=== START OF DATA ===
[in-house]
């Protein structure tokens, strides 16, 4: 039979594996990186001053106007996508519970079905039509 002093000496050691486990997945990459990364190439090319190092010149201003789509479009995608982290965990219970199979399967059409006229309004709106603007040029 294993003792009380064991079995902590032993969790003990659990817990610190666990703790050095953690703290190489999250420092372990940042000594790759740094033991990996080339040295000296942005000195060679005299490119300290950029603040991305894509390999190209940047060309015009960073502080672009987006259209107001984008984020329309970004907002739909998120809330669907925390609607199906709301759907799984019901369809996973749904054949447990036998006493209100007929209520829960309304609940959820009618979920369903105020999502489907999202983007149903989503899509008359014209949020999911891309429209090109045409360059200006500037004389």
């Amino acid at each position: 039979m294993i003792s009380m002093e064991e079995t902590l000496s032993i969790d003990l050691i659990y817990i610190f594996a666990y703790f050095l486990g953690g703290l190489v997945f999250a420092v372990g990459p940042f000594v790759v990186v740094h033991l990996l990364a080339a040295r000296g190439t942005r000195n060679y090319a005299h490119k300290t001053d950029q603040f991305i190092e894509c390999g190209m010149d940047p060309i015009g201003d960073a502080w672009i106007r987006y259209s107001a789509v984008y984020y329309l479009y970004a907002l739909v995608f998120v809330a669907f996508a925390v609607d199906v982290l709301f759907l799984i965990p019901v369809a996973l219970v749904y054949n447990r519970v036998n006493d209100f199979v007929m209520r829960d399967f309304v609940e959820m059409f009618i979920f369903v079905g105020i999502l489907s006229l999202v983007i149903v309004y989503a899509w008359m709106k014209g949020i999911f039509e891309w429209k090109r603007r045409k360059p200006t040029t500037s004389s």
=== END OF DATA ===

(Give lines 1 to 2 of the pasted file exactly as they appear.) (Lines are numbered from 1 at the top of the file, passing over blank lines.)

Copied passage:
[in-house]
């Protein structure tokens, strides 16, 4: 039979594996990186001053106007996508519970079905039509 002093000496050691486990997945990459990364190439090319190092010149201003789509479009995608982290965990219970199979399967059409006229309004709106603007040029 294993003792009380064991079995902590032993969790003990659990817990610190666990703790050095953690703290190489999250420092372990940042000594790759740094033991990996080339040295000296942005000195060679005299490119300290950029603040991305894509390999190209940047060309015009960073502080672009987006259209107001984008984020329309970004907002739909998120809330669907925390609607199906709301759907799984019901369809996973749904054949447990036998006493209100007929209520829960309304609940959820009618979920369903105020999502489907999202983007149903989503899509008359014209949020999911891309429209090109045409360059200006500037004389």